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Many of the ills of society are linked to a breakdown in the family structure. Crime, social maladjustment, lack of self-confidence, giving in to peer pressure and children emulating the wrong icons are some of the results. Single parents who struggle against the odds and raise children who become good and successful citizens are to be commended. But having the help and support of a loving spouse is the ideal.
One of the reasons for the breakdown in the family is infidelity or lack of faithfulness on the part of spouses. The Bible warns us to avoid fornication and commands us to not commit adultery. This area of lack of faithfulness is well known and is popularly condemned by church and secular society alike.
The ills that can potentially result from fornication and adultery are well known. Among these are: children being disowned or not being supported by fathers who are not married to the children’s mother; jealous rages and conflicts among parties in love triangles; among others, each with their attendant negative consequences.
Another area of unfaithfulness, however, that is almost invariably overlooked is that spoken of by the apostle Paul – that of defrauding one’s spouse or withholding from them their just due: “Defraud ye not one another” (1 Cor. 7:5). Read the entire chapter, 1 Cor. 7:1-40. There are two sides to the matter of fornication. The Bible speaks of both. Popular practice, both in the church and in the world belabours one and ignores the other.
Fornication should be avoided, and faithfulness should be maintained – faithfulness in rendering to your spouse their just due, whether financial and material support or emotional and physical support of intimacy. By giving your spouse physical support of intimacy, you help to protect them from fornication and the Devil’s power of temptation (1 Cor. 7:5). Herein lies an area for repentance and reformation, which, if heeded, can make a major difference for good to the church and the world.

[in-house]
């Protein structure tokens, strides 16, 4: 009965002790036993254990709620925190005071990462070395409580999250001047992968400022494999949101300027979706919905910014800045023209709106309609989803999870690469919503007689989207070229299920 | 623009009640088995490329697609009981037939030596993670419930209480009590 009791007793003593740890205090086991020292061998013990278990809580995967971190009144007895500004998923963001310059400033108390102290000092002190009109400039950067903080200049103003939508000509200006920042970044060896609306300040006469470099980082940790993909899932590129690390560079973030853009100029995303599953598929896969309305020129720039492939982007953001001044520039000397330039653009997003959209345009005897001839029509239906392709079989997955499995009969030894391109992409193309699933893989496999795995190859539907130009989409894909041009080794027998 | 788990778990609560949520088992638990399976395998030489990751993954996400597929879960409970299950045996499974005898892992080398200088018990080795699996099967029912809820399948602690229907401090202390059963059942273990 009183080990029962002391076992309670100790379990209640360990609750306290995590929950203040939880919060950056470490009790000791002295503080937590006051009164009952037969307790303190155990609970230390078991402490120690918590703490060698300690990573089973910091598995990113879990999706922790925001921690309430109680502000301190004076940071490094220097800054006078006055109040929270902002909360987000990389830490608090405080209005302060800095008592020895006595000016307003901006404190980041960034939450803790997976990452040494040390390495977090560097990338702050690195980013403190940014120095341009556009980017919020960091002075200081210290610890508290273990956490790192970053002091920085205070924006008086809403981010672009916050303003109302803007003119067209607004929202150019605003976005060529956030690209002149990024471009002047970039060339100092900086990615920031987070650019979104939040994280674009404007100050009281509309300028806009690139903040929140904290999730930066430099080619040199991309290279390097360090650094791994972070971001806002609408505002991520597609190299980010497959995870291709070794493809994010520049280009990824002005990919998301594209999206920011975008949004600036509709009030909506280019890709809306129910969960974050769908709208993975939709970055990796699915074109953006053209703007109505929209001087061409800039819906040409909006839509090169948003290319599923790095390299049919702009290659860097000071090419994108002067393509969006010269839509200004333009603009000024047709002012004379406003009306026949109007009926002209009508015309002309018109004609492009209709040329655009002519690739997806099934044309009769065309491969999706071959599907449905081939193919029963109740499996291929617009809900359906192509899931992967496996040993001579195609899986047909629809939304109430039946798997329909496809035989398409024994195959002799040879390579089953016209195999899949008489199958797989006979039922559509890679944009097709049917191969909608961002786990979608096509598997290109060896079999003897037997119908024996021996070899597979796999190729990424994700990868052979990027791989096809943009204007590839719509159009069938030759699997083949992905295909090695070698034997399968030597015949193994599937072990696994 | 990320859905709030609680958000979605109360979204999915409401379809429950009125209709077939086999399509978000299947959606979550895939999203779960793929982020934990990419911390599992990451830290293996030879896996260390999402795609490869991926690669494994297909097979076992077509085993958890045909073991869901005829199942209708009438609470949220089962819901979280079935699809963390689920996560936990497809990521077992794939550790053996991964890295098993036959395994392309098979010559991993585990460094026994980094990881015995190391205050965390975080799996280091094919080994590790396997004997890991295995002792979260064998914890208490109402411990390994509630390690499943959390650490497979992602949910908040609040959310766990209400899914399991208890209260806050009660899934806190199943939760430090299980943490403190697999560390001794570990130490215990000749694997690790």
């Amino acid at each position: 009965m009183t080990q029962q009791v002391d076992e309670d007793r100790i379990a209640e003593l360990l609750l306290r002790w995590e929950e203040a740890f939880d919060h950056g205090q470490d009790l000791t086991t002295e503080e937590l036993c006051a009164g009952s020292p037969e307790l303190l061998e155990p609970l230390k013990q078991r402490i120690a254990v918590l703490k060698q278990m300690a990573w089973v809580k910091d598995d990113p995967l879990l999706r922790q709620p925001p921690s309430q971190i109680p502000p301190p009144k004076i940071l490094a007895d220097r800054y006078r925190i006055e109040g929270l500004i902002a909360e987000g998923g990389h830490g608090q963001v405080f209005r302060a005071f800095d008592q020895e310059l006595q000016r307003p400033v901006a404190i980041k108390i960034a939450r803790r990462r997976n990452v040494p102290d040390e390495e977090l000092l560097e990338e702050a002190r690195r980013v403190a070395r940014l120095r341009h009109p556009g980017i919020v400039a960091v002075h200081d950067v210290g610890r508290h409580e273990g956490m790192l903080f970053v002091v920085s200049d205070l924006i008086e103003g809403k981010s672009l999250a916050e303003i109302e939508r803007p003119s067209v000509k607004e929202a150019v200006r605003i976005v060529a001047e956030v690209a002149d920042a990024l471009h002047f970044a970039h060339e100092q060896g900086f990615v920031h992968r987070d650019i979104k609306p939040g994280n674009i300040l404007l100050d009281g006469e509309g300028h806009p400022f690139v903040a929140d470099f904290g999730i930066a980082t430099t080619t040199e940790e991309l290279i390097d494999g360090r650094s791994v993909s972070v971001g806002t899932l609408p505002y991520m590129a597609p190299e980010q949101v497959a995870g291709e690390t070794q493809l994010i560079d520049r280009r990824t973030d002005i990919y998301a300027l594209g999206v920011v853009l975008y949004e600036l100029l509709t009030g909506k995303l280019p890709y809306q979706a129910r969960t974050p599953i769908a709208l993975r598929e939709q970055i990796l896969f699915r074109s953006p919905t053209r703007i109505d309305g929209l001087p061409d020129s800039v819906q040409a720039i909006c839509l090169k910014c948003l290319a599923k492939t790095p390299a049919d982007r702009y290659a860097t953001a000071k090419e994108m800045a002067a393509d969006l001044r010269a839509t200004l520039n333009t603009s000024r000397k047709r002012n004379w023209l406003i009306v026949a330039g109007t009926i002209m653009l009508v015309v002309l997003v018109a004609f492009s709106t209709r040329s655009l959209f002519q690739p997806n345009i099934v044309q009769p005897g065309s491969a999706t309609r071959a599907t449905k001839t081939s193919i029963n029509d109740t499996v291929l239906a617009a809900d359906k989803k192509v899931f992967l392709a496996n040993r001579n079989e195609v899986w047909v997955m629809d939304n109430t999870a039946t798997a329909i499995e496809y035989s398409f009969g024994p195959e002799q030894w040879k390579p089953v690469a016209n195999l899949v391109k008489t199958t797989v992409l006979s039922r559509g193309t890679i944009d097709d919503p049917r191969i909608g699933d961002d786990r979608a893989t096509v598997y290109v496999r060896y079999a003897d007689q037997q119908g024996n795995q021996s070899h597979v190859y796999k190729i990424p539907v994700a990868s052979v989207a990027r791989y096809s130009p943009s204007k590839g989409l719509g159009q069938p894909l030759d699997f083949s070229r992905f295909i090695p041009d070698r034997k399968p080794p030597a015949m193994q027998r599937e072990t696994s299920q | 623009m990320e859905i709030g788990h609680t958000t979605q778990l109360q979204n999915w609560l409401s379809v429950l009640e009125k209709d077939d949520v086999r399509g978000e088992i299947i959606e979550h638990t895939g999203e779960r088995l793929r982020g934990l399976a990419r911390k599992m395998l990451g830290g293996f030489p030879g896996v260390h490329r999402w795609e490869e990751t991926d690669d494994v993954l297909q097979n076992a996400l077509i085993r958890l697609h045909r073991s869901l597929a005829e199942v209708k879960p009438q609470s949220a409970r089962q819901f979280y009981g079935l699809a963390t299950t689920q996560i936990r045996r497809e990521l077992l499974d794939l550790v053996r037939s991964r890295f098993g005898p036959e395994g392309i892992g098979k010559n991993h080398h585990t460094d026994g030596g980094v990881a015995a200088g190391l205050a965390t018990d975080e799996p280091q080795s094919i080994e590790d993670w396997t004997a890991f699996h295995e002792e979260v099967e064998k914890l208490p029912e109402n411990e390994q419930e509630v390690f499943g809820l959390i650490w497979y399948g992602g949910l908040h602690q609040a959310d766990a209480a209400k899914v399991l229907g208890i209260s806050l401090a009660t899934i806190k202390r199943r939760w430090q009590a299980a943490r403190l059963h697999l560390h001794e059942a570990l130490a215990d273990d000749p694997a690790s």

The story of Ruth and Boaz is very instructive (Ruth 3). Ruth needed rest. It is not explicitly stated what Ruth did to Boaz that night when she laid down at the spot where Boaz was sleeping, uncovered his feet and asked him to spread his skirt over her, but he was so drawn to her that he acknowledged her kindness and determined to do for her all that she would require (Ruth 3:9-11). When Ruth told Naomi, her mother-in-law, Naomi told her that the man would not rest until he made the necessary arrangements to finish the matter that very day (Ruth 3:18).
As we lament the unfortunate state of affairs in which many persons are lured away from their homes or seek rest elsewhere, the solution might be closer to us than we might imagine. It might verily lie in addressing the matter of faithfulness or lack thereof in rendering to our spouse due benevolence or kindness. Boaz was impressed with Ruth’s kindness to such an extent that he would give her all that she required. Are we kind to our spouses? Or do we leave a void with an open invitation for someone else to fill? It is well-known that nature abhors a vacuum. We can make a difference and help to keep our straying spouse at home.
“He that hath ears to hear, let him hear” (Matt. 11:15).
For further information, please visit Patience of the Saints at http://thecommandmentsofgodandthefaithofjesus.com/
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